- Grease detection: A “Blackbox” that has a mounted camera with lighting inside has been designed. The camera will create an HSV image of the tool which can filter out certain colours and light densities. When a certain percentage of oil/grease is detected, the robot will get a signal to replace the cleaning tool.
- HMI/Communication: An HMI with all cleaning functions is provided. Python is used to let the robot communicate with the HMI and vision modules.
- Distributing the solvent: The distribution is done by the use of pneumatics. The nozzle has two knobs that can be adjusted to change the ratio of air and solvent. The solvent will be sprayed on the part.
- Fixing the part: Pneumatic suction cups are used to hold the aircraft part in place.
- Part orientation: Aruco/QR markers are placed besides the part. Images are taken and are stitched to create a one image. An HSV filter is used to filter out the background. The contour of the part is detected. Along this contour multiple coordinates/waypoints are generated. Each point is provided with a vector which is perpendicular to the part, this represents the tool orientation. To decrease inaccuracies and increase consistent cleaning of the part, a force controller is used.
There were many difficult decisions that our team had to make to come up with this end result.
- EOAT design: Multiple EOAT concepts have been made. However these concepts seemed quite complex and not feasible. This resulted into a simple tool which worked fine to prove the concept. For later stages it might be interesting to test other solutions such as laser cleaning or adding rotating or vibrating components.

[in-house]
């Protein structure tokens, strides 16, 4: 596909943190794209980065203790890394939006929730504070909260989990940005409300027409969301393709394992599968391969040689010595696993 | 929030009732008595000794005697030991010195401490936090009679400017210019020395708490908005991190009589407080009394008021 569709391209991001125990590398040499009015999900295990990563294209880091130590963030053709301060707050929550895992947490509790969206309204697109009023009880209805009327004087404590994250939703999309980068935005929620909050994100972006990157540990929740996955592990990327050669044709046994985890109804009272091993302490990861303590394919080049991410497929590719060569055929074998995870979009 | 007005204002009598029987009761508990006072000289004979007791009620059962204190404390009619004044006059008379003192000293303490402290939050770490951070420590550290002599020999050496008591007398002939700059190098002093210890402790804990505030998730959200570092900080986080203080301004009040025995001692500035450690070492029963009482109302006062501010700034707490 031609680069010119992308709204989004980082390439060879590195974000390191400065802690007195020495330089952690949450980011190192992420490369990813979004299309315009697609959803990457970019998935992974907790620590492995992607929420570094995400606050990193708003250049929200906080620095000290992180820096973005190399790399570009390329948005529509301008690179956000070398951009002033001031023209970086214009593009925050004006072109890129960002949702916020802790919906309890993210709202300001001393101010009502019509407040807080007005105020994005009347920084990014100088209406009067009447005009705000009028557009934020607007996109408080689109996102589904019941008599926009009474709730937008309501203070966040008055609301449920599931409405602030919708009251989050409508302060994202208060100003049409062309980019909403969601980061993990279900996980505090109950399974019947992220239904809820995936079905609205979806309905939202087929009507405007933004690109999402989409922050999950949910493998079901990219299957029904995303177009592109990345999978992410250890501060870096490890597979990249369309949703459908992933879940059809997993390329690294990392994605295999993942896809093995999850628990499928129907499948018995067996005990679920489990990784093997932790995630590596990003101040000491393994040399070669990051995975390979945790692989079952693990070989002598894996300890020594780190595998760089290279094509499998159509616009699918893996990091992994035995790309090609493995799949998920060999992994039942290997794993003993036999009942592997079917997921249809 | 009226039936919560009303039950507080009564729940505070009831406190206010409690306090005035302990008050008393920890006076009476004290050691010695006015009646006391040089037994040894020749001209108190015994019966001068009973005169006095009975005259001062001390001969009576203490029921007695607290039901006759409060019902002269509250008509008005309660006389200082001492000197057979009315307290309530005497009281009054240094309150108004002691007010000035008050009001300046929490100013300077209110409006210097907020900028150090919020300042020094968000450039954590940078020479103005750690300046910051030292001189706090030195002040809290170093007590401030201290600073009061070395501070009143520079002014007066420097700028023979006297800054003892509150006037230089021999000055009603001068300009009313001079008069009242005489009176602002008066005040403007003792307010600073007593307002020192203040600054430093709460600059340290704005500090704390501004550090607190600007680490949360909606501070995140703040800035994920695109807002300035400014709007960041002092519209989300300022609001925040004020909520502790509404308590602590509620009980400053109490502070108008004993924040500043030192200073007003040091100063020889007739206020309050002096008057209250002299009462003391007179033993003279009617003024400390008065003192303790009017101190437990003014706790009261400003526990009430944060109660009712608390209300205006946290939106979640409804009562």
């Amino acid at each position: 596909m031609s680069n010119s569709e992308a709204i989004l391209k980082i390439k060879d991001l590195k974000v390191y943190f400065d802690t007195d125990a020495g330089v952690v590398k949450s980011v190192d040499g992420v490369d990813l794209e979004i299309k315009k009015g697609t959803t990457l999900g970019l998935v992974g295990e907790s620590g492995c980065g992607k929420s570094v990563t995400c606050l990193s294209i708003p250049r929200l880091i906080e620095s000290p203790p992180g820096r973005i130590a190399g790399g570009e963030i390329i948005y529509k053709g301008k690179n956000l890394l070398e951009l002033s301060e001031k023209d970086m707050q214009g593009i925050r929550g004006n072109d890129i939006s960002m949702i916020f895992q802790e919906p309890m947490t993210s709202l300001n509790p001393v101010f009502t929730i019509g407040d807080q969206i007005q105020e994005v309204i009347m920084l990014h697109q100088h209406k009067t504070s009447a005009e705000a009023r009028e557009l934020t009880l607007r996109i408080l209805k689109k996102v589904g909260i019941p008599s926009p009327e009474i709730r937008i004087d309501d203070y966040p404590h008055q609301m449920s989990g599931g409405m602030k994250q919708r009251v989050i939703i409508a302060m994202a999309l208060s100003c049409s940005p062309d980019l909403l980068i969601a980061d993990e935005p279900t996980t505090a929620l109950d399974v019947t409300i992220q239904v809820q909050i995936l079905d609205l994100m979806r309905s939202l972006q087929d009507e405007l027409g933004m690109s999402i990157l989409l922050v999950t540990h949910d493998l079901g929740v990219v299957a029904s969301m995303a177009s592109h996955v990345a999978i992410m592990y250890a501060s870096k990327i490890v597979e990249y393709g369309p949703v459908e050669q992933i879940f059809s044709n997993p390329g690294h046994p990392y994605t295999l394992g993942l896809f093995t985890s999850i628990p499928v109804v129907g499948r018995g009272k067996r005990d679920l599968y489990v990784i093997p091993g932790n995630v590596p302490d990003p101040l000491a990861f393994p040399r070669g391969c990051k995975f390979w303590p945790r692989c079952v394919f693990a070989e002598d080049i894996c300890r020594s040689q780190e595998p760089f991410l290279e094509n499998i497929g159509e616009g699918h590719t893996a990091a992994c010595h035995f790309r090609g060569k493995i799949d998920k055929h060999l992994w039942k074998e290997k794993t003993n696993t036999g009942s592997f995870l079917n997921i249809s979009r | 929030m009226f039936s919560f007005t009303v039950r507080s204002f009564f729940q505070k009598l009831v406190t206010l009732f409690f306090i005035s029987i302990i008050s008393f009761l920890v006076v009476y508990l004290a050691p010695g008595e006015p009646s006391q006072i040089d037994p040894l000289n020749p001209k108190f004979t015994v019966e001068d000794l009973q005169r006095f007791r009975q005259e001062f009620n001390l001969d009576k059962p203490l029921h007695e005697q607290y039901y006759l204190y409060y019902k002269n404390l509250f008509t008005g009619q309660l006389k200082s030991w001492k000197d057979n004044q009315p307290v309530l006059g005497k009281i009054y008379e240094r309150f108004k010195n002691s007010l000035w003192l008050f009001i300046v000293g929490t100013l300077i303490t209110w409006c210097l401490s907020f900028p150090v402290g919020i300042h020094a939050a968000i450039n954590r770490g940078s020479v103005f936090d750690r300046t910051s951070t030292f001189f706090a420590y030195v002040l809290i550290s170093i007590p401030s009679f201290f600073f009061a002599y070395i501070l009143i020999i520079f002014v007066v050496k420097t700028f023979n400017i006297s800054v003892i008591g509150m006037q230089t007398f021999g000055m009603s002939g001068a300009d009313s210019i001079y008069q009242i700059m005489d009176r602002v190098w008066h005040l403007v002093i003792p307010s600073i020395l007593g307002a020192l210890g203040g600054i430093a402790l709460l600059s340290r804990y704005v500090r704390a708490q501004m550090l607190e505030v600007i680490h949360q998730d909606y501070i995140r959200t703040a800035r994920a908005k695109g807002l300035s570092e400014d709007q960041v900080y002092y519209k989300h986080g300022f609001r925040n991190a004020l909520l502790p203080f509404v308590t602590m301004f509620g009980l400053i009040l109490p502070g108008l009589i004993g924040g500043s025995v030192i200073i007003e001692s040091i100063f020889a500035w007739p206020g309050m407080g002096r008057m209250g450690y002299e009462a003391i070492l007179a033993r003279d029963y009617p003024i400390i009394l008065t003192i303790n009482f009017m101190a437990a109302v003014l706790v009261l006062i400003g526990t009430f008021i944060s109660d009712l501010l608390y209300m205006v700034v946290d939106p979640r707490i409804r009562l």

- Lighting for vision applications: Currently, the lighting condition at SAMXL is unpredictable. This affects the current vision systems. It is suggested to use controlled lighting and background colours for future applications. Also more professional camera’s will increase the accuracy of the image detection.
- Path following: Automated path generation leads to the detection of multiple shapes/parts, but also requires finetuning for each part individually. It is a nice feature, however for later stages hardcoded paths will be more suitable since all aircraft parts have a fixed location.
All the issues that were found at the start of this project have been provided with a viable solution. According to a series of tests on an actual aircraft part, we can conclude that the robot efficiently cleans the bonding surface of an aircraft part. The robot can detect whether its cleaning tool requires to be replaced to ensure the cleaning quality. Due to the image recognition it is possible to detect other shapes as well. However if these parts need to be cleaned, they require some additional tuning before the program can run. Since all issues have been solved we can conclude that the proof of concept for a degreasing robot has been a success.
We would like to thank our supervisor Jan Baan for his great input to this project. Jan is really creative, and experienced as we have noticed and it has been great working with him throughout the whole project. Also we would greatly like to thank SAM|XL for using their facilities and tool during this project. Besides that, we would like to thank Mathijs van der Vegt, Guus Paris and Thijs Brilleman for their technical support and feedback.